The trade deadline rapidly approaches, and I expect the rumor mill to start spitting out nonsense at any moment. The Reds could use some help in a couple of areas, and we’re already hearing that they’ll look for relievers (again), but get ready for the silly season. That’s not why I’m gathering you here today, […]
2013 is looking good so far. Despite injuries to their #1 starter, starting leftfielder and cleanup hitter and catcher, the Reds are thick in the race for the Division as Memorial Day awaits. Their MVP is a Boy Named Choo, Votto is hitting like Votto and Bruce looks like he is in the beginning of […]
October 27, 1997: Just twelve days after releasing Steve Parris, the Reds re-sign the 30-year-old starting pitcher, who proceeds to have the best three seasons of his major league career and help anchor the pitching staff for the 1999 Reds team that won 96 games, the most Reds wins since the 1976 Big Red Machine […]
October 4, 1902: The Pittsburgh Pirates set a new major league record with 103 wins as they defeat a disinterested Cincinnati Reds team, 11-2, in Pittsburgh. Rain had dampened the grounds in Pittsburgh and the Reds did not want to play, but the Pirates insisted on playing the game to have a chance at playing the record. The Reds played many players out of position in protest of playing the game.
Pitchers were first baseman Jake Beckley and star outfielders Mike Donlin and Cy Seymour. Seymour and player-manager Joe Kelley were reported to have been smoking cigarettes in the game. The catcher was pitcher Rube Vickers who set a modern major league record (still standing) of six passed balls in one game.
October 4, 1919 Jimmy Ring fires a three-hitter as the Reds take a 3-1 World Series lead over the Chicago White Sox with a 2-0 victory.
Both Reds runs came in the fifth inning when they took advantage of two errors by White Sox starting pitcher Eddie Cicotte. With one out, Reds outfielder Pat Duncan reached second base when Cicotte threw wildly to first base after fielding Duncan’s ground ball. Larry Kopf then singled to left to score Duncan and was safe at second base when Cicotte dropped a throw at second base as Kopf was trying to stretch the single into a double. Greasy Neale then doubled to left field to score Kopf and provide the last run of the game.
Ring walked three and struck out three, while Cicotte allowed five hits and walked no one.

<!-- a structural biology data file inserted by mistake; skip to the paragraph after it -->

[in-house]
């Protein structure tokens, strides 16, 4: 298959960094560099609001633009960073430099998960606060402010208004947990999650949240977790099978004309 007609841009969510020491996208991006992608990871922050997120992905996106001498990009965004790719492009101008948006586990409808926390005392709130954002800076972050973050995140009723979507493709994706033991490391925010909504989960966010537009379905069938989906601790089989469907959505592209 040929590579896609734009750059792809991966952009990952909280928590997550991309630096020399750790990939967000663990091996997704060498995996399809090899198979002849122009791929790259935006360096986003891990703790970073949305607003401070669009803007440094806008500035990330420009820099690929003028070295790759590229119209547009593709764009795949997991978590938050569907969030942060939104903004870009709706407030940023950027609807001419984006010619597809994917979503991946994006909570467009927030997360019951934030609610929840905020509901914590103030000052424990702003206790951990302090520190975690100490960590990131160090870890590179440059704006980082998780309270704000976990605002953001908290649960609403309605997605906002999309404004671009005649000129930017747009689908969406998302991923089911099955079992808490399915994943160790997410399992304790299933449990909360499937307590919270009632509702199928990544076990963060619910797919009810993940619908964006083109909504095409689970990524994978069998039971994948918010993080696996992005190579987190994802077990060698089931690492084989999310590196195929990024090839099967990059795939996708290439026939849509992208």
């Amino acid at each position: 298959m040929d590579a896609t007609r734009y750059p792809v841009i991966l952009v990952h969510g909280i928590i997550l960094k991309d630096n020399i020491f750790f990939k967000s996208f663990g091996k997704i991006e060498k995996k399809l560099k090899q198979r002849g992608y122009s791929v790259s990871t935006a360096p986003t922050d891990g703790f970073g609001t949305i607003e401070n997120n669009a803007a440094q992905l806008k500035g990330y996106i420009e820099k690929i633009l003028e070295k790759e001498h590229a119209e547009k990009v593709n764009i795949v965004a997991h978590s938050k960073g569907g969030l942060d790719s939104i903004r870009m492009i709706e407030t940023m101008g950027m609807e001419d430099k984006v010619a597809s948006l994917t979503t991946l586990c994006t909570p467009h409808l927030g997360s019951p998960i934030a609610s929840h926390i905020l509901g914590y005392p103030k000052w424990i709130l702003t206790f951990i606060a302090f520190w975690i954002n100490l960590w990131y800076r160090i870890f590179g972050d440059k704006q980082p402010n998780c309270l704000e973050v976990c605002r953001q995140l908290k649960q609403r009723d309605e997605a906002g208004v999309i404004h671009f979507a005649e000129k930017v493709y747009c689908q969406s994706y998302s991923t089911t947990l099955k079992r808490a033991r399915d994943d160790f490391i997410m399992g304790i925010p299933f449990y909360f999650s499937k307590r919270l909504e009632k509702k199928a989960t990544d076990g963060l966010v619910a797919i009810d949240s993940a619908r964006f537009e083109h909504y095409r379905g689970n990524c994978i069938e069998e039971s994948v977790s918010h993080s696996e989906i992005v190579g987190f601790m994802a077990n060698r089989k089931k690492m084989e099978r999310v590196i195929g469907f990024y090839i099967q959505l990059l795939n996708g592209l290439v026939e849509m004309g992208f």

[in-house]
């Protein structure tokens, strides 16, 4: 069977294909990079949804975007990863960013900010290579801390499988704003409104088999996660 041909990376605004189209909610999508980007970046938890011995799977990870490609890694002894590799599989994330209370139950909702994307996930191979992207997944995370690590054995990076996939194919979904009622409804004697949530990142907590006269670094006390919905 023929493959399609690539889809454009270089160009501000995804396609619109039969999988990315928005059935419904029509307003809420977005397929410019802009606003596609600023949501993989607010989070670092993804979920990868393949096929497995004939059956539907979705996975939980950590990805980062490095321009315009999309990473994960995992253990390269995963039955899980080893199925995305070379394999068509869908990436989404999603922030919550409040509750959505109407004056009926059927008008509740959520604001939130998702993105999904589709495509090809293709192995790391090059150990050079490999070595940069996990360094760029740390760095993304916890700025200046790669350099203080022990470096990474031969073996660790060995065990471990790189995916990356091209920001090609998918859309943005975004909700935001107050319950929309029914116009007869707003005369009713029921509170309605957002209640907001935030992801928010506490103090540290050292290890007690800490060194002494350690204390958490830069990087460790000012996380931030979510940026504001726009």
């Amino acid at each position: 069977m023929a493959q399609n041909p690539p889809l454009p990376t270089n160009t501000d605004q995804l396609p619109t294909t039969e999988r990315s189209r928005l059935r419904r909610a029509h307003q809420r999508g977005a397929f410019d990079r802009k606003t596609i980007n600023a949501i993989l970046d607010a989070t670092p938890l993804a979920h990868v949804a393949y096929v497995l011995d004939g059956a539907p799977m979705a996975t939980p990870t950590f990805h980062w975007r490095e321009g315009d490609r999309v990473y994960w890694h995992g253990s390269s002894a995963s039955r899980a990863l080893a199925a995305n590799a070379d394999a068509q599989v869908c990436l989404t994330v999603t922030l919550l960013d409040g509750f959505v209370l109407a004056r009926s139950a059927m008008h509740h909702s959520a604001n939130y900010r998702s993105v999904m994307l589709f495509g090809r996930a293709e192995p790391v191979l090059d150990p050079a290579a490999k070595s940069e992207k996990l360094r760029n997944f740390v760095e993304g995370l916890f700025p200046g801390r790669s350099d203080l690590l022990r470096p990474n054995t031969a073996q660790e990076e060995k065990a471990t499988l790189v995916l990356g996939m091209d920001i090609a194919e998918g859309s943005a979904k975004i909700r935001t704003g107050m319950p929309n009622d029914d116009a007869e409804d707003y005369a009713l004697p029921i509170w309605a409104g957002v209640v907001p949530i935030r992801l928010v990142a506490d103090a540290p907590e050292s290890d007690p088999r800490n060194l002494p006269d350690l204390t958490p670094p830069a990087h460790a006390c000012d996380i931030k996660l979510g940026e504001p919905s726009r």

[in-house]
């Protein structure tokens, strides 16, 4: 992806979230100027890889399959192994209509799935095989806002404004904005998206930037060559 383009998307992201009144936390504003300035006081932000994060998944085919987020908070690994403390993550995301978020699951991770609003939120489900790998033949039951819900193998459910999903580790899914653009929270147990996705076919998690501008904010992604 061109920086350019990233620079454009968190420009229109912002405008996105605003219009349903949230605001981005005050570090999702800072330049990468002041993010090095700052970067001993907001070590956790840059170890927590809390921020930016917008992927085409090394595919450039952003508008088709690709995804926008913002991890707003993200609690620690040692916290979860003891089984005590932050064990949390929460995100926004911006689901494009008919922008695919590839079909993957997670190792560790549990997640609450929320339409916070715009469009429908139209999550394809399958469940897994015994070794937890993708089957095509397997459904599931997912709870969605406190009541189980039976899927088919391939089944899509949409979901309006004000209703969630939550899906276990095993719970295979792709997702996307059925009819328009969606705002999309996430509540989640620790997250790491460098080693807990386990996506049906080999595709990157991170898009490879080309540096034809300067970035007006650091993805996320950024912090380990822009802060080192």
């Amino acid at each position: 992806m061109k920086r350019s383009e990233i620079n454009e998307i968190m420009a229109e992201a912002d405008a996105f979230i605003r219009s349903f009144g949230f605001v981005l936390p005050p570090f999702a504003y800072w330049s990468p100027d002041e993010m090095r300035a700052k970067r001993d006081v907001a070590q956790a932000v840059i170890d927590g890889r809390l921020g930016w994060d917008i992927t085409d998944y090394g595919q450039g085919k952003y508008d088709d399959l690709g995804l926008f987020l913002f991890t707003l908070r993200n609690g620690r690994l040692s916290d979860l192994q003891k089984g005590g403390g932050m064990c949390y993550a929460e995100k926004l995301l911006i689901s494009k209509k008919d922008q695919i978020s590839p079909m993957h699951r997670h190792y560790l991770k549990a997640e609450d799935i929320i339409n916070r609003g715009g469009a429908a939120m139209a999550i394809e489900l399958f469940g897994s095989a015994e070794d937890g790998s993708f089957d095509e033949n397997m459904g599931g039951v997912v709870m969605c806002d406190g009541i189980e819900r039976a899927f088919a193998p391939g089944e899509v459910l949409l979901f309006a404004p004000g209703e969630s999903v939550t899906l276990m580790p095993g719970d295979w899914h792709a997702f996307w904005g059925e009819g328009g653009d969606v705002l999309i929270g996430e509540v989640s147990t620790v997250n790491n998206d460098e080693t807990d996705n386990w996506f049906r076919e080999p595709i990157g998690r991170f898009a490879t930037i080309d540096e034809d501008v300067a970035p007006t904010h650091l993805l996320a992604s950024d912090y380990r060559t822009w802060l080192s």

September 22, 1903: “Turkey Mike” Donlin ties a major league record by tripling in four consecutive at bats during a doubleheader split with the Philadelphia Phillies in Cincinnati.
Donlin’s first triple came in the last at bat of a first game 12-7 Reds loss and then he tripled in his first three at bats of the second game Reds 8-1 victory. For the afternoon, Donlin had six hits in seven at bats. For the season, Donlin’s only full season in Cincinnati, Donlin batted .351 with 25 doubles, 18 triples, 7 homers, and 67 rbi, a .420 OBP, and a .936 OPS (155 OPS+). He was second in the league in OPS, triples, home runs, and runs created. He may be one of the best Reds’ talents you’ve never heard of and a piece of one of the greatest collections of Reds outfield talent in Reds history.
Donlin was quite the character. The Reds signed him as a free agent in 1902 while he was in jail for assaulting an actress. When he was released, he finished the 1902 season by playing in 34 games and hitting .287. He was one of baseball’s best players in 1903, and was hitting a robust .356 in 1904 when the Reds traded him to the New York Giants. His OPS+ at the time of his trade was 162, so he was producing. However, Donlin was also an actor and would frequently take leaves of absence during his baseball career to pursue his other craft. Over 12 major league seasons, Donlin batted .333 with an OPS+ of 144, but he played only 1049 games (averaging about 85 per year) during his career.
The 1903 Reds finished in fourth place in the National League with a record of 74-65, 16 games behind the first place Pittsburgh Pirates. Center fielder Cy Seymour was a hitting machine for the Reds, batting .342 with 25 doubles, 15 triples, seven homers (OPS+ of 134) and third baseman Harry Steinfeldt had his best season as a Red, batting .312 and leading the league with 32 doubles (OPS+ of 136). Hall of Fame first baseman Jake Beckley had another good season in his last year with the Reds, batting .327 with an OPS+ of 126. In seven seasons with the Reds, Beckley batted .325 with 251 extra base hits, 530 rbi, and an OPS+ of 128. Hall of Fame manager-outfielder Joe Kelley also played well, batting .316 with a .402 OBP (OPS+ of 124) playing a utility role in 105 games for the Reds.
On May 19, 1999, the Reds partied like it was, well, partied like it was 1999, scoring 24 runs on 28 hits, including six homers in bashing the Colorado Rockies, 24-12. It probably would not surprise you to know that this game was played at Coors Field. Jeffrey Hammonds led the onslaught with three home […]
October 28, 1999: Greg Vaughn is granted Free Agency.
October 29, 1999: Juan Guzman is granted Free Agency.
December 13, 1999: Greg Vaughn is signed as a Free Agent with the Tampa Bay Devil Rays.
January 8, 2000: Juan Guzman is signed as a Free Agent with the Tampa Bay Devil Rays.
The Reds had finished first in the first two years of the newly created National League Central in both 1994 and 1995, but then finished at .500 in 1996 and below .500 in both 1997 and 1998. After having the second highest payroll in the National League in 1995, the Reds’ payroll was being continually slashed and Reds General Manager Jim Bowden was having to find creative ways to bring quality players to the Reds. The Reds often opened spring training with a myriad of players hoping to catch lightning in a bottle and showing a return to form to get another chance in the major leagues.